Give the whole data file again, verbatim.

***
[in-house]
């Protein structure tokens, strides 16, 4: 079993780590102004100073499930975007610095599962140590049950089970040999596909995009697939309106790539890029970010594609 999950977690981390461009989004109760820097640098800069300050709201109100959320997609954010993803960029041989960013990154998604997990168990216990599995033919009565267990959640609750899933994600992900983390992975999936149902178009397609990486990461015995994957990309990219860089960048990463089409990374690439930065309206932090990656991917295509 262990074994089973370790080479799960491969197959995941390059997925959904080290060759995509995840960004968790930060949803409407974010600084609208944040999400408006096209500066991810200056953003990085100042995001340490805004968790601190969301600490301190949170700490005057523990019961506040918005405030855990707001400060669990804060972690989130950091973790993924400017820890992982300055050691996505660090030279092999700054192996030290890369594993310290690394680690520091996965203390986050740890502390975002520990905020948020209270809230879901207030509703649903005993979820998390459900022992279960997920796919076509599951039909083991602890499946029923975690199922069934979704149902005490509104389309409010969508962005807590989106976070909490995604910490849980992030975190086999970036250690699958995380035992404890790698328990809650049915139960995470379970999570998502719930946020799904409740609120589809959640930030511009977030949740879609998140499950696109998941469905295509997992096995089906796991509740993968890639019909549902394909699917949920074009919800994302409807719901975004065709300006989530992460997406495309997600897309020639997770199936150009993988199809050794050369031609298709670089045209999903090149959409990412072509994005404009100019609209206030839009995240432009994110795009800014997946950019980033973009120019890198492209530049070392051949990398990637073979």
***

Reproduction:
[in-house]
């Protein structure tokens, strides 16, 4: 079993780590102004100073499930975007610095599962140590049950089970040999596909995009697939309106790539890029970010594609 999950977690981390461009989004109760820097640098800069300050709201109100959320997609954010993803960029041989960013990154998604997990168990216990599995033919009565267990959640609750899933994600992900983390992975999936149902178009397609990486990461015995994957990309990219860089960048990463089409990374690439930065309206932090990656991917295509 262990074994089973370790080479799960491969197959995941390059997925959904080290060759995509995840960004968790930060949803409407974010600084609208944040999400408006096209500066991810200056953003990085100042995001340490805004968790601190969301600490301190949170700490005057523990019961506040918005405030855990707001400060669990804060972690989130950091973790993924400017820890992982300055050691996505660090030279092999700054192996030290890369594993310290690394680690520091996965203390986050740890502390975002520990905020948020209270809230879901207030509703649903005993979820998390459900022992279960997920796919076509599951039909083991602890499946029923975690199922069934979704149902005490509104389309409010969508962005807590989106976070909490995604910490849980992030975190086999970036250690699958995380035992404890790698328990809650049915139960995470379970999570998502719930946020799904409740609120589809959640930030511009977030949740879609998140499950696109998941469905295509997992096995089906796991509740993968890639019909549902394909699917949920074009919800994302409807719901975004065709300006989530992460997406495309997600897309020639997770199936150009993988199809050794050369031609298709670089045209999903090149959409990412072509994005404009100019609209206030839009995240432009994110795009800014997946950019980033973009120019890198492209530049070392051949990398990637073979």